Cruz Azul: José Madueña, Julio César Domínguez, Pablo Aguilar, Igor Lichnovsky, Adrián Aldrete
Pedro Caixinha prefers the 4-man line with fullbacks equipped to push forward without neglecting defensive responsibilities. Domínguez and Aguilar are a formidable pair in the center, wonderful at communication and positioning. Both are strong tacklers and decent passers coming out of the back. Aldrete is a veteran and plays like it: reliable, fit and tactically sound. He also takes free kicks and corners, while working well with Roberto Alvarado and Elías Hernández in midfield. He is capable of overlapping runs, shoots well from distance and is effective with his centering passes. Madueña is the weak link at right back. He lost his starting job early on, then reclaimed it after Gerry Flores got injured and has shown flashes of talent since. He can be sloppy with the ball but hustles to stay in position. Lichnovsky comes in as a third central defender late on to protect leads and has gotten an occasional start (often, this means Domínguez slides over to fullback, replacing Madueña). They play a deep-lying line, try to be patient with possession and the Cementero offense occasionally starts from the back.
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América: Paul Aguilar, Emanuel Aguilera, Bruno Valdez, Luis Reyez, Jorge Sánchez, Edson Álvarez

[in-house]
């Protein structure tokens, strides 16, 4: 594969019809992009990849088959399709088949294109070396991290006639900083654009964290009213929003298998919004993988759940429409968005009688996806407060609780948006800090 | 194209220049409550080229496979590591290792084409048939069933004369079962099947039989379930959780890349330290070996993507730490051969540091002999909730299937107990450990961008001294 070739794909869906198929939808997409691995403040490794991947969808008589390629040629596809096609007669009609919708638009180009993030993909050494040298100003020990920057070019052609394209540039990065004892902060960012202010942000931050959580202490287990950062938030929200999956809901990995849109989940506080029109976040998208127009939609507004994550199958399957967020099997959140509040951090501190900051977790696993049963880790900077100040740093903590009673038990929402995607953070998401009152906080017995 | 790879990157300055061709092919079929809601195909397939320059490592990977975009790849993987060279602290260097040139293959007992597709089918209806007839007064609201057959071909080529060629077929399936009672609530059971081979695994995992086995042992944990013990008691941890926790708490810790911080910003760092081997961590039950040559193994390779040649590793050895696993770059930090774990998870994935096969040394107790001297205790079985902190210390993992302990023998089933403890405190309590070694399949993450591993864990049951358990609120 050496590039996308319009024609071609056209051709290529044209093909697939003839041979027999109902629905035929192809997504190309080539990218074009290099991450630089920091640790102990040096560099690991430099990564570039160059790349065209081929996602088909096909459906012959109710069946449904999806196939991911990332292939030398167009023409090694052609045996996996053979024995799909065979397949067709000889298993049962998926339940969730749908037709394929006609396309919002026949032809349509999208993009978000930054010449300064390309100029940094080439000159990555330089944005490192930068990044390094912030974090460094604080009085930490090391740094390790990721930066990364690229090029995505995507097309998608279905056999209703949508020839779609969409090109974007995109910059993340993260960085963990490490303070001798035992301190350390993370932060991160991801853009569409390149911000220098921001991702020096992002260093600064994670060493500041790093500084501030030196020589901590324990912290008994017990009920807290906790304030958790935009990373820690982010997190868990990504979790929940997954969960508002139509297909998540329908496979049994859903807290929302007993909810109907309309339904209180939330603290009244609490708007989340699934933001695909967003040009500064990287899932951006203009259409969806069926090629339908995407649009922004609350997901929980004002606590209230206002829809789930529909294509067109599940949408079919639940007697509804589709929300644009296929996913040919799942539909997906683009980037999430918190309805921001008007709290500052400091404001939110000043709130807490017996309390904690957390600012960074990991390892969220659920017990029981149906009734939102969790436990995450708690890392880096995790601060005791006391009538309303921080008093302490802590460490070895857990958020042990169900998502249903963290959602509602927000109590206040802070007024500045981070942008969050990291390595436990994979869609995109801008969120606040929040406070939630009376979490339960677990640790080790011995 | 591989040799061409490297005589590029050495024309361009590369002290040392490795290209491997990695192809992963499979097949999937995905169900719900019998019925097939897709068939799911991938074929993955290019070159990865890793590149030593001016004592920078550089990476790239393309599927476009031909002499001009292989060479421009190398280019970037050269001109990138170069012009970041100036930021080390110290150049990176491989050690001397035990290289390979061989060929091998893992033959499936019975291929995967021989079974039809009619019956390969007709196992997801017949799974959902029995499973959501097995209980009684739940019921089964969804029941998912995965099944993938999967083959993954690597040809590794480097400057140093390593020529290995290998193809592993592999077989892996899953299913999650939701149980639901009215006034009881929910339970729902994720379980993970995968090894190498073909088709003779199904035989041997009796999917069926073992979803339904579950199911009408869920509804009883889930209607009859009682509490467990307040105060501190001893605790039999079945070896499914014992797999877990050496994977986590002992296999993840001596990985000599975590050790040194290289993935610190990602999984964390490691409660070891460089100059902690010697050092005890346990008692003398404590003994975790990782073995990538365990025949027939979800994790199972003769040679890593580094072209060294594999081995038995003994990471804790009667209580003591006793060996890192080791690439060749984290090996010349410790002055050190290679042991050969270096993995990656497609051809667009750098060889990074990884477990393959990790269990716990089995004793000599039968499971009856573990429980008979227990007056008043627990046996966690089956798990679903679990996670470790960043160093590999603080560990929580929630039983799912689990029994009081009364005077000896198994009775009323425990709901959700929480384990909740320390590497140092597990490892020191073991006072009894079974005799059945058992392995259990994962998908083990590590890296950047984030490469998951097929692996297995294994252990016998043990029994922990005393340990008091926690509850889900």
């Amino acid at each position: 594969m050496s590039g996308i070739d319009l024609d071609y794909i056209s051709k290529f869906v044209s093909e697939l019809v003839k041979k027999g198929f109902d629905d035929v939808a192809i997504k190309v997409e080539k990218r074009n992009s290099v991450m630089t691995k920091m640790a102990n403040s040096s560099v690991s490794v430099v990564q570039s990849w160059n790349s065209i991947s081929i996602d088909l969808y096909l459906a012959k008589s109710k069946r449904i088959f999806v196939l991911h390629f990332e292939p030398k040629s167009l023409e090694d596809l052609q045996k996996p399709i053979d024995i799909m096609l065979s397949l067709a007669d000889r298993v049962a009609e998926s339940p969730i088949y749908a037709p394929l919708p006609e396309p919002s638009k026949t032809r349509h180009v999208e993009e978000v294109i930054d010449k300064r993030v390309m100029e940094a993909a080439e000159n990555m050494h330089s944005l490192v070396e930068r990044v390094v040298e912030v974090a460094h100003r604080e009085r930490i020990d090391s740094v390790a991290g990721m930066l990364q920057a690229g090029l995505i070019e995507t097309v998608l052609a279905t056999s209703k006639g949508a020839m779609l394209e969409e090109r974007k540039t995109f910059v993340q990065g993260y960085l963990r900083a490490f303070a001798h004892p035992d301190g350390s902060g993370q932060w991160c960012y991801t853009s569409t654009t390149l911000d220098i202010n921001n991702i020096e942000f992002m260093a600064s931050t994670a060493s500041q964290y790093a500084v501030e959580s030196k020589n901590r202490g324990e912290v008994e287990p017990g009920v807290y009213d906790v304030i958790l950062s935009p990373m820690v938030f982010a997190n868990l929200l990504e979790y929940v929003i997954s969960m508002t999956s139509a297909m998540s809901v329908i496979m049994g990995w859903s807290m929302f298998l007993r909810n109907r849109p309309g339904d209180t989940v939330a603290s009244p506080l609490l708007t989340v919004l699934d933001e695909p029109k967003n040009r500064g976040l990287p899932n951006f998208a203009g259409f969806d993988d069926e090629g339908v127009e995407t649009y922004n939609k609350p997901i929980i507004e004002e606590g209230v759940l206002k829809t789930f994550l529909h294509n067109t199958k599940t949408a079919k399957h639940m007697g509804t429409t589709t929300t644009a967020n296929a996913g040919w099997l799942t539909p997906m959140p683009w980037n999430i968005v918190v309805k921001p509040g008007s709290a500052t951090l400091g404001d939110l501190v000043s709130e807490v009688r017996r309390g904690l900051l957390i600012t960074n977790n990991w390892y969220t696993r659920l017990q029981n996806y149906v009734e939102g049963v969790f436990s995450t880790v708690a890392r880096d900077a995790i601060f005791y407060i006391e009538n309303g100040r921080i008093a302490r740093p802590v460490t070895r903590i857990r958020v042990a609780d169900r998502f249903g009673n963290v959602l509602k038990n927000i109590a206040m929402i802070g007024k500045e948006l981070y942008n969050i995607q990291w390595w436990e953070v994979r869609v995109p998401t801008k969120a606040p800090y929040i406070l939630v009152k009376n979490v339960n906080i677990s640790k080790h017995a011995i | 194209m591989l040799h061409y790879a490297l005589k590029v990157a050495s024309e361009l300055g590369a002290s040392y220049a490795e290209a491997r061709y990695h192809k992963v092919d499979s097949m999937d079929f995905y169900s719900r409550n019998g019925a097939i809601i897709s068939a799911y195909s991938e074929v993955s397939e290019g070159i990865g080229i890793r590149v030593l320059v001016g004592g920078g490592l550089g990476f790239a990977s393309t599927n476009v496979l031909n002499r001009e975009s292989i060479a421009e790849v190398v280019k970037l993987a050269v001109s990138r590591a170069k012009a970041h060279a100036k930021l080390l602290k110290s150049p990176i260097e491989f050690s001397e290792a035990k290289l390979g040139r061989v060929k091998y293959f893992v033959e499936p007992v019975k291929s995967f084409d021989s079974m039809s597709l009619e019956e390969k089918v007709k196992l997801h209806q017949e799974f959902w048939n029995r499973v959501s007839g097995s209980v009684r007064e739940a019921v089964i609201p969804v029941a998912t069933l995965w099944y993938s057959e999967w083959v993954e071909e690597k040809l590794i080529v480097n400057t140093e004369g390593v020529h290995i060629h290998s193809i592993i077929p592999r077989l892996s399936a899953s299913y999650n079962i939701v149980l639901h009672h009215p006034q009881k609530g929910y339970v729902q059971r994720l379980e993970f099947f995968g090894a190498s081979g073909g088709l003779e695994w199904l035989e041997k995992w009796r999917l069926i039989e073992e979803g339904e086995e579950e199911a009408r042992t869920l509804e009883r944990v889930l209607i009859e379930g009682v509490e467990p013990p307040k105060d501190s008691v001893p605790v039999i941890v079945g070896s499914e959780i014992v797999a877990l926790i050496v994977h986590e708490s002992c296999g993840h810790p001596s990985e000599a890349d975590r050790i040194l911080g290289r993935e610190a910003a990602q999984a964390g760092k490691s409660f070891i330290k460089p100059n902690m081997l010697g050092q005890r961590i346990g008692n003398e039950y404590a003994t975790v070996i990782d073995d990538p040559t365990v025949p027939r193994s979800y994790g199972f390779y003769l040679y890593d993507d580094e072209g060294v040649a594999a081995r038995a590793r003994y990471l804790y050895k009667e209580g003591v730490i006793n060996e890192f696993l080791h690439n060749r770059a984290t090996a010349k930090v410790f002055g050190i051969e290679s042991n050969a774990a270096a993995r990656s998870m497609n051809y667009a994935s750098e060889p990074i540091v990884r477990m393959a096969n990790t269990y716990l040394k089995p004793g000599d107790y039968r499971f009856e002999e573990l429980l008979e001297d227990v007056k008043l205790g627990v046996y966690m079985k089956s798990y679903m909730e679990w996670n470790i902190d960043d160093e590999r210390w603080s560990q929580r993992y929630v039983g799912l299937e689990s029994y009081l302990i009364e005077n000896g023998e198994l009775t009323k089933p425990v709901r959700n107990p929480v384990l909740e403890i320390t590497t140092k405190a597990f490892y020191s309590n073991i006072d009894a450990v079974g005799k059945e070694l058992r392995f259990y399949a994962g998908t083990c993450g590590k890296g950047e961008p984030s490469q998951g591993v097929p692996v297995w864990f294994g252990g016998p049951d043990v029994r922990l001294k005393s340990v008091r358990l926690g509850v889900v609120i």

Aguilar, 32, is a grizzled veteran at right back, tough as nails and enjoying a resurgence. He is dangerous going forward, can offer crossing passes and gets into the box for shots. He works better on a 5-man back line because he can get caught too far forward. Aguilera and Valdez are studs in the center, occasionally joined by Álvarez in a 3-man central defense (Álvarez missed Sunday’s game vs Pumas due to injury). Aguilera and Valdez are physical defenders, strong in the air and beasts on set pieces at the other end. Speed and quickness can beat them, but their deep-lying midfielders can cover up holes. Reyes is a veteran left back who is effective moving forward while the precocious Sánchez, 21, is clever with the ball at his feet when he joins the offense, but a bit undisciplined on defense. The Aguilas defense is paid to knock opponents off the ball, cut off centering passes and get the ball up field quickly.